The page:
CW #9 Interviewed
CW #10 Interviewed
CW #11 Interviewed
CW #12 Interviewed
CW #13 Interviewed
The civilian witnesses were interviewed between May 25, 2021 and June 3, 2021.
Subject Official SO Declined interview, as is the subject official’s legal right. Notes received and reviewed.
Witness Officials (WO)WO #1 Interviewed
WO #2 Interviewed
The witness officials were interviewed on May 29, 2021.
The Scene York Street travelled in a north/south direction with Taylor Avenue intersecting from the west. Taylor Avenue travelled in a northwest/southeast direction. Both roadways were two-way unmarked roadways in a residential area. Roadway surfaces were in good condition with level grade and there were no posted speed limit signs. There were two vehicles within the confines of the guarded area.
Police Vehicle – the SO
This was a marked police SUV cruiser displaying graphics adopted by the NRPS. This vehicle was equipped with emergency lighting and siren that were not operating at the time of the SIU’s arrival. The police SUV was orientated northwest at the intersection of Taylor Avenue and Dufferin Street. There appeared to be no collision damage on this vehicle that could be attributed to this incident.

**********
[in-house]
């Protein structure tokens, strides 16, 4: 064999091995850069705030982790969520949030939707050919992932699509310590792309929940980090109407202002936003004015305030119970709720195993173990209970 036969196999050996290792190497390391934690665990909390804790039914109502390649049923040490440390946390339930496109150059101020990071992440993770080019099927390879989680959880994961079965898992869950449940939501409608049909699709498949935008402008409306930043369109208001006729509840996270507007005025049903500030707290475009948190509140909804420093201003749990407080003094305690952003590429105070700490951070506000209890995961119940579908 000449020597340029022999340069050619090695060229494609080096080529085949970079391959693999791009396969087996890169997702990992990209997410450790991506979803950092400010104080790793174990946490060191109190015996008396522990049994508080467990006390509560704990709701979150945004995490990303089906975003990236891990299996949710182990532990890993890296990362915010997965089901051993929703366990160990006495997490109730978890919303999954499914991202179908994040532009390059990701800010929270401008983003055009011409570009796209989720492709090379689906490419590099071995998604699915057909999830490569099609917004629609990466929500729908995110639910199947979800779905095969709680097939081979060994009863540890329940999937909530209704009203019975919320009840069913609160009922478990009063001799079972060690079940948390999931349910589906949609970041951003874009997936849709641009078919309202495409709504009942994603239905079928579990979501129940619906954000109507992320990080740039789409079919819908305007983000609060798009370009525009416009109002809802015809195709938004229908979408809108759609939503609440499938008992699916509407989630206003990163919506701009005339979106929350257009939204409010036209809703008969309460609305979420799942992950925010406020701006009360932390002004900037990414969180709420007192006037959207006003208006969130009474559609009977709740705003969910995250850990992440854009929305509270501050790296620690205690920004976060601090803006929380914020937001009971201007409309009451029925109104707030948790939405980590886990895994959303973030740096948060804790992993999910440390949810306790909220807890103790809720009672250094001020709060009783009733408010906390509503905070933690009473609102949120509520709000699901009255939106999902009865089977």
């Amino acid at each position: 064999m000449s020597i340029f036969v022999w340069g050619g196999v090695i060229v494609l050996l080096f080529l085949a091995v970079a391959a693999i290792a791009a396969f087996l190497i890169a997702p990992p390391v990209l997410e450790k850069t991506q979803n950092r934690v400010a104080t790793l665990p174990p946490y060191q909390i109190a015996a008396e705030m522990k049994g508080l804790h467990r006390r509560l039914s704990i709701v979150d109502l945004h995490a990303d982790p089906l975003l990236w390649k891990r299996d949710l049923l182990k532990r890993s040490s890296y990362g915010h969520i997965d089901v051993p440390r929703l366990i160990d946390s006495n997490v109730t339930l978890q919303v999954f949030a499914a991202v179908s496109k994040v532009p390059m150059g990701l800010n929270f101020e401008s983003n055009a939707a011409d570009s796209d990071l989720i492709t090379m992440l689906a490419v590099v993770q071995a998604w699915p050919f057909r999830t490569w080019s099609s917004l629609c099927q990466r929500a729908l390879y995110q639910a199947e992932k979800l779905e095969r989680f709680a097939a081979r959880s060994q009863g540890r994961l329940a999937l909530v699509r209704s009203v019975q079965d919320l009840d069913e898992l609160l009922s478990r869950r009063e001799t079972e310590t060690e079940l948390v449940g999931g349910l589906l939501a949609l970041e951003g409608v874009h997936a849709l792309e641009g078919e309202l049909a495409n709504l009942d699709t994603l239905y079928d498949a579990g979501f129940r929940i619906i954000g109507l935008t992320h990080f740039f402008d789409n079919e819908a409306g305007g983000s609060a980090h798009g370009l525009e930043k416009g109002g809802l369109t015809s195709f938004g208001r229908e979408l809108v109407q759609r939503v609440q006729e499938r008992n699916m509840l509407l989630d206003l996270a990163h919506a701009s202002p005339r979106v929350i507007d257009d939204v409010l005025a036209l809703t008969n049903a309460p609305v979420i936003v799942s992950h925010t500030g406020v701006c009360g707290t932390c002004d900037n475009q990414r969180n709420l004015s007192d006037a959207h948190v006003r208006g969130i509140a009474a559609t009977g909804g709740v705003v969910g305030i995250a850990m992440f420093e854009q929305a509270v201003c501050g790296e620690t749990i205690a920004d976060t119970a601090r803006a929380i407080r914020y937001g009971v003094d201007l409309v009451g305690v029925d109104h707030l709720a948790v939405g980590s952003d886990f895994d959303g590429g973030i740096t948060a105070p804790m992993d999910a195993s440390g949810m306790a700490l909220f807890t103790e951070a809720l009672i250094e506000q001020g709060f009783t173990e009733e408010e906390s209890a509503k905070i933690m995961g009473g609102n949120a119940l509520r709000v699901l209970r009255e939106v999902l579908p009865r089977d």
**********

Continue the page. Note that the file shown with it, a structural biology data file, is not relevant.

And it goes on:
Deceased’s Vehicle - small mini-motorcycle - no plates
This vehicle was lying on its side in the park area at the intersection of Taylor Avenue and York Street. There was significant collision damage as a result of it having struck a pole at the intersection of Taylor Avenue and York Street. A large area of debris including vehicle parts from the bike and personal items were found in proximity of the pole and continued to the area of the bike.